This becomes evident when Susan takes her vacation to the mountains in Wales. Physically, she had all the space in the world, from huge mountains to tall skies and deep valleys. But with her family calling her multiple times a day, Susan felt like “the telephone wire [was] holding her to her duty like a leash” (Lessing 538). Tuan explains this phenomenon by stating that “solitude is broken not so much by the number of organisms in nature as by the sense of busy-ness—including busy-ness of the mind” (61). This is exactly what Susan felt, for although she was alone physically, her family weighed down on her mind constantly, ruining her sense of solitude.

For all of these reasons, Susan felt it necessary to seek out Room 19 in Fred’s Hotel. This was Susan’s escape, not because it was a vast, open land like the mountains were, but because no one knew she was there. Because of this, it didn’t matter that “the room was hideous” because “she was free” (Lessing 541). The room she was shown was small and dingy, with only one small window and cheap looking sheets on the only bed that was there. None of this mattered because Susan’s escape was not only of her family, but of anyone else as we saw the first time she attempted escape in the lonely Miss Townsend’s hotel. Here we can compare Susan to the pianist Tuan discusses on page fifty-nine of his book. He explains that for a shy pianist practicing alone in a room, the presence of just one person shatters his world and forces him to stop his work immediately. Susan needed to be “alone and with no one knowing where I am” (Lessing 537). Through this relationship, the one between Susan and the dreary motel room, we can understand the counterintuitive notion of freedom as relating to space. This was the only place she could get away from herself and be free. Here, “she was no longer Susan Rawlings… she had no past, no future” and this is exactly the feeling she was seeking when she searched out Room 19 (542).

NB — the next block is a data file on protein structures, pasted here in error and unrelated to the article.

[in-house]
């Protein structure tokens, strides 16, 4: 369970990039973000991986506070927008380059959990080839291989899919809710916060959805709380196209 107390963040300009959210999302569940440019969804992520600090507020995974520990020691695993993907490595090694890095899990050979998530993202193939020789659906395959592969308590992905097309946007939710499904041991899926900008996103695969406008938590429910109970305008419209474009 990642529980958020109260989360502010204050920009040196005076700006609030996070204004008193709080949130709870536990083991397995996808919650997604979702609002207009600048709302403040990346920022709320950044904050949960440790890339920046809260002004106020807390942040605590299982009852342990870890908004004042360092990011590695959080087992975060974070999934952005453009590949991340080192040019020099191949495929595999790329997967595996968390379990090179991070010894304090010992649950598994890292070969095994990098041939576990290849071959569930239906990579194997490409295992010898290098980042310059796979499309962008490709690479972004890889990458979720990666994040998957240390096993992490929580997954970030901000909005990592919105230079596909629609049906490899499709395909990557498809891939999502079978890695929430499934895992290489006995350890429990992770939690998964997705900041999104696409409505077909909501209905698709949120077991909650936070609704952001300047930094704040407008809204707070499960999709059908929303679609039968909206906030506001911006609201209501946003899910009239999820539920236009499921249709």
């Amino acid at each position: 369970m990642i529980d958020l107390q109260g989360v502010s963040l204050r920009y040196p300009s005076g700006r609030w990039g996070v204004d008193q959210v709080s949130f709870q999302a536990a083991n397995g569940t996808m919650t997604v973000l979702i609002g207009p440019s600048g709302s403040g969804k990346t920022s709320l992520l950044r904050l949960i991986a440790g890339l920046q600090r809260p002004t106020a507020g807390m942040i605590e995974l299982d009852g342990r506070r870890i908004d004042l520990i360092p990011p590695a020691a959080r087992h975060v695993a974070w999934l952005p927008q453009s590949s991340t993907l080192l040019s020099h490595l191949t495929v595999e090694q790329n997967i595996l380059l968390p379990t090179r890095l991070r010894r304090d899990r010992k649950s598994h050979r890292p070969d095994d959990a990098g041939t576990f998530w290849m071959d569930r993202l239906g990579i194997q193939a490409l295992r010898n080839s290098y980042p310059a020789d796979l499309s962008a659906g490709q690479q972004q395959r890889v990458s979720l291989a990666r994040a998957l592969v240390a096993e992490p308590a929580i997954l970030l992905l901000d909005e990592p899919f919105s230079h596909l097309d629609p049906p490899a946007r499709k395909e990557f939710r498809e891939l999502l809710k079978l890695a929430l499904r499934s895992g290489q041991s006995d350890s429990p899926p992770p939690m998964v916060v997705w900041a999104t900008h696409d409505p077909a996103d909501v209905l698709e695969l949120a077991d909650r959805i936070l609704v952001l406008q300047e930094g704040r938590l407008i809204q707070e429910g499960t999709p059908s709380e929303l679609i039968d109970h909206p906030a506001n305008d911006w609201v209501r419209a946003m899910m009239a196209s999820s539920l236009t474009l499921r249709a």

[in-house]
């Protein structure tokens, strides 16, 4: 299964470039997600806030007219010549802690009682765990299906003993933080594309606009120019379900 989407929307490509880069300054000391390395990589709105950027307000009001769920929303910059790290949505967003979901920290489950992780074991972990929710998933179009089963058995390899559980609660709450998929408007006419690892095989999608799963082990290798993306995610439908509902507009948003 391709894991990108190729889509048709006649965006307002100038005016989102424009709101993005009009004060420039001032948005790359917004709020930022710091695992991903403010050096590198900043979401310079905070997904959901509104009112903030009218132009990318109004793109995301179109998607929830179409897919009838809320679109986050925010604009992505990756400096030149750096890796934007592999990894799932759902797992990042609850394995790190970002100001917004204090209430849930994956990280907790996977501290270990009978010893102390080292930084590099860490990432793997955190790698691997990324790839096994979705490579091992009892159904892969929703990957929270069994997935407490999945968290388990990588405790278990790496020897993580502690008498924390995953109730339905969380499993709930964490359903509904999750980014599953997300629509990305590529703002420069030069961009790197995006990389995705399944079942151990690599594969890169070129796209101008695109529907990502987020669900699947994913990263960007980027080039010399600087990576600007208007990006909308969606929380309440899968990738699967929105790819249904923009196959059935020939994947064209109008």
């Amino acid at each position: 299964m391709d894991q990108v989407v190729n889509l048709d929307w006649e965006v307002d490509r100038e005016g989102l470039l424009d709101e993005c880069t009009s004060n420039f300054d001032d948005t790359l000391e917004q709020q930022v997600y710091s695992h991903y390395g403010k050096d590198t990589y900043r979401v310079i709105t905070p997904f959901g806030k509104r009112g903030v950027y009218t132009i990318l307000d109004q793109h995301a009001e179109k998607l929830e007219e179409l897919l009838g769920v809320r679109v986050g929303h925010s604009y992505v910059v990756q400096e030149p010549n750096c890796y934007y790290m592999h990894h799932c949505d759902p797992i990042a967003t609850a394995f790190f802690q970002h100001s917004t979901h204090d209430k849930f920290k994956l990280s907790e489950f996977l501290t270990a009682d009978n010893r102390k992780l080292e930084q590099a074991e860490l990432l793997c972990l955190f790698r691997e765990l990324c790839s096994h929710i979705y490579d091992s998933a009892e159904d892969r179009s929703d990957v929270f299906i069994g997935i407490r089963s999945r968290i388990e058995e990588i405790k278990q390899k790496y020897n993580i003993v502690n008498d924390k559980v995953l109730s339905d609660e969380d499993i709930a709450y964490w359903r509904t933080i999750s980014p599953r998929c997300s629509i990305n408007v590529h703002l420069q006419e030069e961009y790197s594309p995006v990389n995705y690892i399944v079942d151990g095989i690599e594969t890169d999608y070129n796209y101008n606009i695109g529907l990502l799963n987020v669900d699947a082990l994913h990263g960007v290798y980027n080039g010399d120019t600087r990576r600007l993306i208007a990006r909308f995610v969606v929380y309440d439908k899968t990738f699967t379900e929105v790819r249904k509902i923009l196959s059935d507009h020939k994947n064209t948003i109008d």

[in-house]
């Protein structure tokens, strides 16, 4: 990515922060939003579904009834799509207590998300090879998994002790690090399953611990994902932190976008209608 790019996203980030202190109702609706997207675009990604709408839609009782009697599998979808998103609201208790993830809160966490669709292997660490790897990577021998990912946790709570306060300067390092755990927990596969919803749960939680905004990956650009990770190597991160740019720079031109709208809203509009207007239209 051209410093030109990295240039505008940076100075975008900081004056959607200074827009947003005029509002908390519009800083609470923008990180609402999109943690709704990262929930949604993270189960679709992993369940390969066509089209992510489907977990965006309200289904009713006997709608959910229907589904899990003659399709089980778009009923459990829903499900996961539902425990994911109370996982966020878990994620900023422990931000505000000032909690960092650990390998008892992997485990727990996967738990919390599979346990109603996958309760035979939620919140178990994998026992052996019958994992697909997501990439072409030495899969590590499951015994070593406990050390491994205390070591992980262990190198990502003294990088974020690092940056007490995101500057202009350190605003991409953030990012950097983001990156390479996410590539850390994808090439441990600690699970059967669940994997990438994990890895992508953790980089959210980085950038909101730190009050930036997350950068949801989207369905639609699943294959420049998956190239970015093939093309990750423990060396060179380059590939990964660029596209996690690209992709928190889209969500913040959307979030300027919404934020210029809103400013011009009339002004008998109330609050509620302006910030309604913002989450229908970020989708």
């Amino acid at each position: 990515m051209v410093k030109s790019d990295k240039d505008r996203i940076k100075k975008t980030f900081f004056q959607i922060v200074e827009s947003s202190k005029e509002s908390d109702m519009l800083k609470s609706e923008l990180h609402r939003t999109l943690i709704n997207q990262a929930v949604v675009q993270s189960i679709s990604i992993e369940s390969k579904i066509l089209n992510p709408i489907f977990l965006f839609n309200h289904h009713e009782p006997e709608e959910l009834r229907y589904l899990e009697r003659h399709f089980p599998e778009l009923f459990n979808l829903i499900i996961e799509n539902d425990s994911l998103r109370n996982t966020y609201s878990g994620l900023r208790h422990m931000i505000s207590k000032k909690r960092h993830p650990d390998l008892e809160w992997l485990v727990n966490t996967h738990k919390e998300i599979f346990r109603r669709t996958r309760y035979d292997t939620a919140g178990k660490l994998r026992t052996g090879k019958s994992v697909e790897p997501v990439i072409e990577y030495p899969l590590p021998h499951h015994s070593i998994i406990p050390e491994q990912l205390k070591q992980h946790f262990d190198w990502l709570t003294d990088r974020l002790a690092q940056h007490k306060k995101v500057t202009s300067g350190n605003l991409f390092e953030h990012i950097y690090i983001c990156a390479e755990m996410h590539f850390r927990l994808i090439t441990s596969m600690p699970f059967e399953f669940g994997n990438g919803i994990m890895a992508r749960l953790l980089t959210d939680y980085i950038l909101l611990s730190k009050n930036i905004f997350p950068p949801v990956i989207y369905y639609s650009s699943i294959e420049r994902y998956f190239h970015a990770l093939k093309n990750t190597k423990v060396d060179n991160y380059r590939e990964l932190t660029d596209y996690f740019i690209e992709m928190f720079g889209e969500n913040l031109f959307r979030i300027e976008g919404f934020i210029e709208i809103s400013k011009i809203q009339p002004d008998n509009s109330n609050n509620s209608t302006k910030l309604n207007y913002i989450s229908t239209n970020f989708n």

Clearly, Susan’s solitude was tarnished by the presence of others. Tuan touches on this idea as well when he says that “the company of human beings—even [one] other person—has the effect of curtailing space” (59). He explains that when we are alone, we can allow our thoughts to “wander freely over space,” but that “in the presence of others, [our thoughts] are pulled back by an awareness of other personalities who project their own world onto the same area” (59). He also explains why Susan’s solitude is tarnished even with someone’s mere knowledge of her location, because “crowding is an awareness that one is observed” (60). Once Susan felt that her husband was keeping a close eye on her, the feeling she got from the room “was not the same, [for] her husband had searched her out” (544).

Throughout the story we get more and more evidence that Susan needed to escape her responsibilities at home. Between hiring a fulltime au pair girl and running off to London for the hotel, it is clear Susan had no interest in being with her family at home. Even when she was home for supper, all she could think about was how desperate she was to be alone again. The association she made between her responsibilities and her house drove her away to be in Room 19 where she was completely alone and hidden from the outside world. There, she could let go of her life completely for the duration of the day and go back to pretending to love her home life at night.

By understanding Susan’s relationships to her spaces, we can understand her fears and desire. Her detachment to her beautiful home signifies the way she let go of the perfect life she created with her family while her need for Room 19 highlights how much she wished to be completely alone. Once her husband found her out, that solitude that Susan had searched for so desperately was tarnished. After this, Susan felt cornered into escaping life altogether. No amount of space could satisfy her, because now it seemed that her family would find her even in the smallest and most hidden of places. The only way Susan could leave her life behind completely was by taking it herself, and she finds this permanent escape in Room 19, the only place that allowed her to be completely free.

Published in: on at 11:23 am Comments (0)